Address to the Woman's Rights Convention, Akron, Ohio, 1851. There are serious difficulties in the text of the speech. Below is the famous version of the speech as reported by Frances Gage in History of Woman Suffrage; following it is the much dfferent version reported by the Anti-Slavery Bugle on June 21, 1851.
From History of Woman SuffrageEdit
Wall, chilern, whar dar is so much racket dar must be somethin' out o' kilter. I tink dat 'twixt de niggers of de Souf and de womin at de Norf, all talkin' 'bout rights, de white men will be in a fix pretty soon. But what's all dis here talkin' 'bout?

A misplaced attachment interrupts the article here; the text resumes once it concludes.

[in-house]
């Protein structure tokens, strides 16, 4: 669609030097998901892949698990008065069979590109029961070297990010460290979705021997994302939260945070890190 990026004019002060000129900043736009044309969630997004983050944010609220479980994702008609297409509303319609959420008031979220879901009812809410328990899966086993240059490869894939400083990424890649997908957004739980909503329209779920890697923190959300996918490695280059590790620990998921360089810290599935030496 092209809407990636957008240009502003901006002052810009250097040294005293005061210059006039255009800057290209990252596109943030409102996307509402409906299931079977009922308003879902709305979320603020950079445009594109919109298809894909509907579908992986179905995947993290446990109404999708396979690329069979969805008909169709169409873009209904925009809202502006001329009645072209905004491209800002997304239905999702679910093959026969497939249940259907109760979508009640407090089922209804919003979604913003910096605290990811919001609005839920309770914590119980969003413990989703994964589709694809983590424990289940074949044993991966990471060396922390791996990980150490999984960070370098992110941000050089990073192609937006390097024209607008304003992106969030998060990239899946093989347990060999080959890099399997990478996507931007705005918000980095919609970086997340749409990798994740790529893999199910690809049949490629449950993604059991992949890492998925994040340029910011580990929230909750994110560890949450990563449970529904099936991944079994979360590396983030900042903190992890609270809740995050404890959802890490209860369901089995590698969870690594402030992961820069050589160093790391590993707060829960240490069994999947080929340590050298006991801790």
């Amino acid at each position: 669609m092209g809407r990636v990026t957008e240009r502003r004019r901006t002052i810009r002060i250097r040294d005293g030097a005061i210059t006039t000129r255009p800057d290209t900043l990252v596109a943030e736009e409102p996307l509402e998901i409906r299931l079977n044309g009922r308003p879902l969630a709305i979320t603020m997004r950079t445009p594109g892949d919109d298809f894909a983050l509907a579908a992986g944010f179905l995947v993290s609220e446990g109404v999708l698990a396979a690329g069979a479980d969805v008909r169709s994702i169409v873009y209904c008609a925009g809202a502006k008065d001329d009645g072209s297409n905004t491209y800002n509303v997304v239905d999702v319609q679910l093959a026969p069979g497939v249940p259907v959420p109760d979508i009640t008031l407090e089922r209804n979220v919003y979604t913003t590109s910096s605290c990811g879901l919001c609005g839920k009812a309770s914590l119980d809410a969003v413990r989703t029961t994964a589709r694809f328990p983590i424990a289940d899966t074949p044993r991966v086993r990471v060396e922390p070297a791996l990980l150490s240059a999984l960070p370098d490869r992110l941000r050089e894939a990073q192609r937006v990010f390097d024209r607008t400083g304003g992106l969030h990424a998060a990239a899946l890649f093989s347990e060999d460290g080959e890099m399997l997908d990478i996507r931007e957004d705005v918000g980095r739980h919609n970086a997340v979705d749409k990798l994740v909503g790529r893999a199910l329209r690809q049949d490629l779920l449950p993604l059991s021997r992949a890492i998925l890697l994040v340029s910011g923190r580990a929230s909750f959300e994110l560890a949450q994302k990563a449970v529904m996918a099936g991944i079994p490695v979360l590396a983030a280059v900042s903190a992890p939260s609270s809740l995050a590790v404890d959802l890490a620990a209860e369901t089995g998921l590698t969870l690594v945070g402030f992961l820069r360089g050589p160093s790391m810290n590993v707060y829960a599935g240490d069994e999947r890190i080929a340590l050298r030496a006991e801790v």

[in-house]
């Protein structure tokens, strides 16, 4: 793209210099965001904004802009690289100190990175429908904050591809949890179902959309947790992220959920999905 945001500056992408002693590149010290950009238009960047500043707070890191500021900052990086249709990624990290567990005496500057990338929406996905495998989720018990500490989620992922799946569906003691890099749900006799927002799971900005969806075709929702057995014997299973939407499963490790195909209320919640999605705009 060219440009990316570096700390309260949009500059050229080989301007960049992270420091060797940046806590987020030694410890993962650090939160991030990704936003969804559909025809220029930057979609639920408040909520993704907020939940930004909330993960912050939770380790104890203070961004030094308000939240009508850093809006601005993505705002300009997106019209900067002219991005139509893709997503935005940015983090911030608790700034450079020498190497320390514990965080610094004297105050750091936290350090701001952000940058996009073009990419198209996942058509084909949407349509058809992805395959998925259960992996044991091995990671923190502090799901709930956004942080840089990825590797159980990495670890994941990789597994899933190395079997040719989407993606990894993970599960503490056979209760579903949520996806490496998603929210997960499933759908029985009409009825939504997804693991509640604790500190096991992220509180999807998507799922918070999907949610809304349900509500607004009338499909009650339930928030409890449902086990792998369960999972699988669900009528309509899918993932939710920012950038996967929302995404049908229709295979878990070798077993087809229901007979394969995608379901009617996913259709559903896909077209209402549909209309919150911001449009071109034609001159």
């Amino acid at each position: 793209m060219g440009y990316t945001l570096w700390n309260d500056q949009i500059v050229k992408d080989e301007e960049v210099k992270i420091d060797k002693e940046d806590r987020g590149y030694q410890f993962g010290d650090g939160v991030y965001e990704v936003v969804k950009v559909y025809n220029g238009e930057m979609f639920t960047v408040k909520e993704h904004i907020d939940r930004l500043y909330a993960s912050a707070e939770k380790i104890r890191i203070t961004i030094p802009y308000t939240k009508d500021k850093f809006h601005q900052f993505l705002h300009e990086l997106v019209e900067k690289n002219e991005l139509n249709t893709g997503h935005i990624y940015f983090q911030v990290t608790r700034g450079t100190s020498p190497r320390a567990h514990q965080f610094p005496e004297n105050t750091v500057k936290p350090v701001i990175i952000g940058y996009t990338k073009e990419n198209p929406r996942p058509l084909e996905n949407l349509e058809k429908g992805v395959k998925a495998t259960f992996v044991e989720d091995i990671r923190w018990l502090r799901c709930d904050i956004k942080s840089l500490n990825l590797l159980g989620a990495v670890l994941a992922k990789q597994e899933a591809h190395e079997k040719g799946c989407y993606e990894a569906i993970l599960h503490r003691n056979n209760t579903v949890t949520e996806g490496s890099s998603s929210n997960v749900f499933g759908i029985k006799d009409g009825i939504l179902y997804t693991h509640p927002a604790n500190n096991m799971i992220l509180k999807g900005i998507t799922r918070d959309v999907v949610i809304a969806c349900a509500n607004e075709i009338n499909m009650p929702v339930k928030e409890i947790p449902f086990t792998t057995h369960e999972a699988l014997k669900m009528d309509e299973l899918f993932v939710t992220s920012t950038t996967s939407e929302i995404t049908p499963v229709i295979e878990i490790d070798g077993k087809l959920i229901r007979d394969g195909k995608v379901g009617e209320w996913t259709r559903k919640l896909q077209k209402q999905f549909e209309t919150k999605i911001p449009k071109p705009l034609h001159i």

Dat man ober dar say dat womin needs to be helped into carriages, and lifted ober ditches, and to hab de best place everywhar. Nobody eber helps me into carriages, or ober mud-puddles, or gibs me any best place!" And raising herself to her full height, and her voice to a pitch like rolling thunder, she asked "And a'n't I a woman? Look at me! Look at my arm!" (and she bared her right arm to the shoulder, showing her tremendous muscular power). "I have ploughed, and planted, and gathered into barns, and no man could head me! And a'n't I a woman? I could work as much and eat as much as a man--when I could get it--and bear de lash as well! And a'n't I a woman?
From the Anti-Slavery BugleEdit
I want to say a few words about this matter. I am a woman's rights.
I have as much muscle as any man, and can do as much work as any man. I have plowed and reaped and husked and chopped and mowed, and can any man do more than that? I have heard much about the sexes being equal. I can carry as much as any man, and can eat as much too, if I can get it. I am as strong as any man that is now.